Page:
We arrived at Chile's capital, Santiago, early on a Monday after a painful nine hour plus flight from Atlanta. Early arrivals must be common since our hosts had arranged for our hotel rooms to be ready at eight a.m. So, after a shower and a little breakfast they treated us to lunch and a tour of Santiago...a very large and apparently prosperous city of six million people.

Lunch was our first introduction to the culture and the timetable. We arrived at Restaurant Mestizo, a lovely open-air dining room overlooking the Bicentenario Park about one p.m. and emerged almost three hours later, after an introduction to Pisco Sours (very dangerous.. it's the national drink made from the local brandy), followed by appetizers, wonderful seafood entrees and decadent desserts, along with at least three wines. Luckily, we didn't have to worry about staying so late at lunch since no one eats dinner until at least ten. And, it wasn't just the tourists lingering...I noticed that many of the businessmen who were seated at about the same time as us were still seated when we left.

The lunches and dinners that followed were equally lavish and lengthy, and even after six days, it was tough getting used to the schedule of late dining,

and it was nice to come home and have a dinner that didn't end at midnight... and, wow, was I ready for just a simple pizza. However, if you're ever in Santiago, don't miss the seafood at the restaurants Puerto Fuy or La Mar, world class dining with a South American twist, that would draw crowds in Manhattan or San Francisco.

We spent our days in Chile visiting the Cono Sur winery and their vineyards that are scattered throughout Chile's many wine growing regions. Cono Sur is a young company. Only founded in 1993, they now produce over 800,000 cases of 25 different premium wines, own almost 1,400 acres of vineyards and lease or contract for many other vineyard sites throughout the region.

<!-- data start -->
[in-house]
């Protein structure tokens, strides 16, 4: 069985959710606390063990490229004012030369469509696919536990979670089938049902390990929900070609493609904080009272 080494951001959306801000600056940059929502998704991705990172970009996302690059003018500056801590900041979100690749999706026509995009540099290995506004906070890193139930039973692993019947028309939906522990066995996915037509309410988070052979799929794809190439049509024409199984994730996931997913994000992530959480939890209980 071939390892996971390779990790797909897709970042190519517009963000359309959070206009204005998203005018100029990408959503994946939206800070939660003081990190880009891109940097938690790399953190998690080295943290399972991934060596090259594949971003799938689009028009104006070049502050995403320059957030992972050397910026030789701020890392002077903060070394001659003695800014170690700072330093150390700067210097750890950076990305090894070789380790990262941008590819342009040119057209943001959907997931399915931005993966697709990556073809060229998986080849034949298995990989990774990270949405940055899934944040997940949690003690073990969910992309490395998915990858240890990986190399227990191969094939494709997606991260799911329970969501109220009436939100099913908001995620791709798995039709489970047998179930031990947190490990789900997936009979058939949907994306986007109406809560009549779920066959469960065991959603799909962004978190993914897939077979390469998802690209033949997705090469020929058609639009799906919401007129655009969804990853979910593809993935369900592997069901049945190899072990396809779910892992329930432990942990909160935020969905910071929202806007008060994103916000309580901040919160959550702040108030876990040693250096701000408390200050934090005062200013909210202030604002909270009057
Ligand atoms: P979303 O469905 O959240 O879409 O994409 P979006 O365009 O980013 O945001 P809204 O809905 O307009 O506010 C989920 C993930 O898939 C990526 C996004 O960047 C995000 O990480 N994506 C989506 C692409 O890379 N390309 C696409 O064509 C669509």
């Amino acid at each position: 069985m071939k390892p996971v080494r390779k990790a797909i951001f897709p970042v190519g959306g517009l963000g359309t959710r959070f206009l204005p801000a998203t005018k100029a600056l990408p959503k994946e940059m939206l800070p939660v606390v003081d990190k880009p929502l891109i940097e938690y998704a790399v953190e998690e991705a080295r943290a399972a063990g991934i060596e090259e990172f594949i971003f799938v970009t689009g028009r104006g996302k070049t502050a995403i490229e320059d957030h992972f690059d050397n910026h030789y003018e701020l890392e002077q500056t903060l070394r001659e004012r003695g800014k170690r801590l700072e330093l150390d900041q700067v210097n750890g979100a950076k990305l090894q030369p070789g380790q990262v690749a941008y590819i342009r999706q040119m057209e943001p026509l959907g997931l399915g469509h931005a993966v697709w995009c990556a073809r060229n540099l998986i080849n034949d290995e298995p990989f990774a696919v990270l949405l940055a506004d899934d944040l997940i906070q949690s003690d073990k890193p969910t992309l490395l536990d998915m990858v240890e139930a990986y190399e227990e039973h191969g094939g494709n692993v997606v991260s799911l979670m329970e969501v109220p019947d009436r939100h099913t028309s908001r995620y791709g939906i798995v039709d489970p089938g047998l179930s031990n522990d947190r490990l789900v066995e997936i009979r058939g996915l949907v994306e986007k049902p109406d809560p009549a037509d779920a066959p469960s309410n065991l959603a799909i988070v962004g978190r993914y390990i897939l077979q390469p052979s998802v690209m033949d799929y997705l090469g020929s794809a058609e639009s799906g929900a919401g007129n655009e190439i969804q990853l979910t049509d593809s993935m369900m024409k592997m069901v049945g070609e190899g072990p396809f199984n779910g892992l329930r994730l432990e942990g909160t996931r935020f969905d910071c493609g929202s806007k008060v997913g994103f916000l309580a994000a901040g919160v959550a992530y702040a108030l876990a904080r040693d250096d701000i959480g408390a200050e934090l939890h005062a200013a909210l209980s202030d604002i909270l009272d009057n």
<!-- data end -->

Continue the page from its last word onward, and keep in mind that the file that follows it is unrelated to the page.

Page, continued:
Cono Sur has also been on the forefront of cultivating and producing Pinot Noir in Chile. This year they completed a new state of the art winery dedicated to producing only Pinot Noir that is seeing its first harvest this year. They began their Pinot project in 1999, enlisting Burgundian winemaker and consultant Martin Prieur to show them how to handle the grape and to help select maritime-influenced vineyard sites like their two-year-old, 286-acre Campo Lindo Estate, just up the San Antonio Valley from the ocean.

Chile's highly varied microclimates and soil types make it perhaps the most versatile wine growing region in the world. And Chile's winemakers are just beginning to understand how to utilize them. Want great Pinot Noir, Chardonnay and Sauvignon Blanc? Then the valleys in the costal mountains provide the cooling ocean air that the grapes demand. Want superripe Cabernets? Then the heat of the Maipo Valley is just perfect. I have never been anywhere, even California, where these kind of highly varied growing regions exist within such a tight geographic area. And they are just getting started... wine tourism is just beginning and and the serious winemaking has only been going on for twenty years. Imagine where they will be in another twenty! Next Week: Argentina... Malbec and Red Meat!